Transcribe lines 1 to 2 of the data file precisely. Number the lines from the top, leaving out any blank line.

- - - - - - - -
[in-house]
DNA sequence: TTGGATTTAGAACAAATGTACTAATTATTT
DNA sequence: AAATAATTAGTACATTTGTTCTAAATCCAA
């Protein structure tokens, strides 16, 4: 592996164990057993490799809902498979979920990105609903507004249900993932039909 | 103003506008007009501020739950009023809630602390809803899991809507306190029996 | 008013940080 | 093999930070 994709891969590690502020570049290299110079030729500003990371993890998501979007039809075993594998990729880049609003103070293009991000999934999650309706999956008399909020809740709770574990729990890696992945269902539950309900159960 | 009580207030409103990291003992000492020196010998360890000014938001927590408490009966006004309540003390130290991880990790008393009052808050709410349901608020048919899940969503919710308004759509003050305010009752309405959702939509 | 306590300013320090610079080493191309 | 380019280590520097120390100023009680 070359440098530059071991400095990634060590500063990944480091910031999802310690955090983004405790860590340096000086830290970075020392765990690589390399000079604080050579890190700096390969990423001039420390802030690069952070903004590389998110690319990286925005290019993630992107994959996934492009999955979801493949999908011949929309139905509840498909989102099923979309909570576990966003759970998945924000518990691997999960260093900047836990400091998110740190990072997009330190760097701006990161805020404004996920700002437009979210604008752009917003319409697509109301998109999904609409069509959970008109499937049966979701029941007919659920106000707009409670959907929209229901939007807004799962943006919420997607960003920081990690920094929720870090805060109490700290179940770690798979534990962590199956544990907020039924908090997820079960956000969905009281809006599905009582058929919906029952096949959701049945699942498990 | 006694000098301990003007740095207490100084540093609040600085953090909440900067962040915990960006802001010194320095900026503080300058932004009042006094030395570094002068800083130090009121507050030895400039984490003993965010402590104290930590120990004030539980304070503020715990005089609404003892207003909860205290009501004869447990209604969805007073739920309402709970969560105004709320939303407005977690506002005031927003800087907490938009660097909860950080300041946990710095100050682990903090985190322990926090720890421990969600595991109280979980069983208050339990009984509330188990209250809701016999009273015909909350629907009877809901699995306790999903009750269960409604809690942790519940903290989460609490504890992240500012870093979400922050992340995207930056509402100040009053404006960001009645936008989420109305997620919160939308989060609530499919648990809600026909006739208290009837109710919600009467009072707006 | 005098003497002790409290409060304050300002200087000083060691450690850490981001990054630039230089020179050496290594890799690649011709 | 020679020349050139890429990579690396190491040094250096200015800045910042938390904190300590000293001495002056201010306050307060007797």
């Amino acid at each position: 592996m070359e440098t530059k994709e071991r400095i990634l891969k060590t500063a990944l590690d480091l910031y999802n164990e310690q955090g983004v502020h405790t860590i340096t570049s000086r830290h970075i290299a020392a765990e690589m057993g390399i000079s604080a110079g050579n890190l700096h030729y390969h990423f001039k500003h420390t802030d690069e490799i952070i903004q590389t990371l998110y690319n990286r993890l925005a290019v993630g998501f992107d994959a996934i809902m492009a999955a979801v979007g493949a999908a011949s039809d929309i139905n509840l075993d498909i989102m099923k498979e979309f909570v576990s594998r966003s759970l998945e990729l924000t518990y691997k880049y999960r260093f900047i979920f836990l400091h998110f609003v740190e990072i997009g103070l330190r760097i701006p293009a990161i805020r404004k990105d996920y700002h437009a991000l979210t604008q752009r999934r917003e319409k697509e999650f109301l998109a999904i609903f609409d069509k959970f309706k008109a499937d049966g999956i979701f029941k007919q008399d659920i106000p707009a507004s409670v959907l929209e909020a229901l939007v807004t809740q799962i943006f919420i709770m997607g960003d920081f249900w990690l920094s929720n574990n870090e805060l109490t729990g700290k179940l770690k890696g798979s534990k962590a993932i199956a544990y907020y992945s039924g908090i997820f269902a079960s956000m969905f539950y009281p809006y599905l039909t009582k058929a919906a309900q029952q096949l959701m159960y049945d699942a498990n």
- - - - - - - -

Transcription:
[in-house]
DNA sequence: TTGGATTTAGAACAAATGTACTAATTATTT